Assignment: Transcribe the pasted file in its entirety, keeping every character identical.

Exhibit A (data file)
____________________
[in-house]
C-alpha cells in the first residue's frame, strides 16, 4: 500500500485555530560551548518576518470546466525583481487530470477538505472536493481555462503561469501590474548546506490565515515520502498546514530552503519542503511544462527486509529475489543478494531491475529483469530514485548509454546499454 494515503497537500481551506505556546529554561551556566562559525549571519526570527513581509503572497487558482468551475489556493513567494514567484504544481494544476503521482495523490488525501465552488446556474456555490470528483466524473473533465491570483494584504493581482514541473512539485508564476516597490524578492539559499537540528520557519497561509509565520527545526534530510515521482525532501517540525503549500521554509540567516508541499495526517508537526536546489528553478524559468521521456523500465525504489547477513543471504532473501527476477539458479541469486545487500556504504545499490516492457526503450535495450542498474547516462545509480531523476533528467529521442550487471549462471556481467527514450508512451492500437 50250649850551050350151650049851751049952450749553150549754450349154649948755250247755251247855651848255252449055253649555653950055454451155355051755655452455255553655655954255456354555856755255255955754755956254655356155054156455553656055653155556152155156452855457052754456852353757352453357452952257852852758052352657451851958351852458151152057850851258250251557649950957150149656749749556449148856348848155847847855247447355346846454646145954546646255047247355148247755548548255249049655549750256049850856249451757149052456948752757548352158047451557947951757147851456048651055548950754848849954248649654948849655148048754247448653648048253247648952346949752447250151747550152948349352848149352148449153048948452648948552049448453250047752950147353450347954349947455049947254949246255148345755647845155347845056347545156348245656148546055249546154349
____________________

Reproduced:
[in-house]
C-alpha cells in the first residue's frame, strides 16, 4: 500500500485555530560551548518576518470546466525583481487530470477538505472536493481555462503561469501590474548546506490565515515520502498546514530552503519542503511544462527486509529475489543478494531491475529483469530514485548509454546499454 494515503497537500481551506505556546529554561551556566562559525549571519526570527513581509503572497487558482468551475489556493513567494514567484504544481494544476503521482495523490488525501465552488446556474456555490470528483466524473473533465491570483494584504493581482514541473512539485508564476516597490524578492539559499537540528520557519497561509509565520527545526534530510515521482525532501517540525503549500521554509540567516508541499495526517508537526536546489528553478524559468521521456523500465525504489547477513543471504532473501527476477539458479541469486545487500556504504545499490516492457526503450535495450542498474547516462545509480531523476533528467529521442550487471549462471556481467527514450508512451492500437 50250649850551050350151650049851751049952450749553150549754450349154649948755250247755251247855651848255252449055253649555653950055454451155355051755655452455255553655655954255456354555856755255255955754755956254655356155054156455553656055653155556152155156452855457052754456852353757352453357452952257852852758052352657451851958351852458151152057850851258250251557649950957150149656749749556449148856348848155847847855247447355346846454646145954546646255047247355148247755548548255249049655549750256049850856249451757149052456948752757548352158047451557947951757147851456048651055548950754848849954248649654948849655148048754247448653648048253247648952346949752447250151747550152948349352848149352148449153048948452648948552049448453250047752950147353450347954349947455049947254949246255148345755647845155347845056347545156348245656148546055249546154349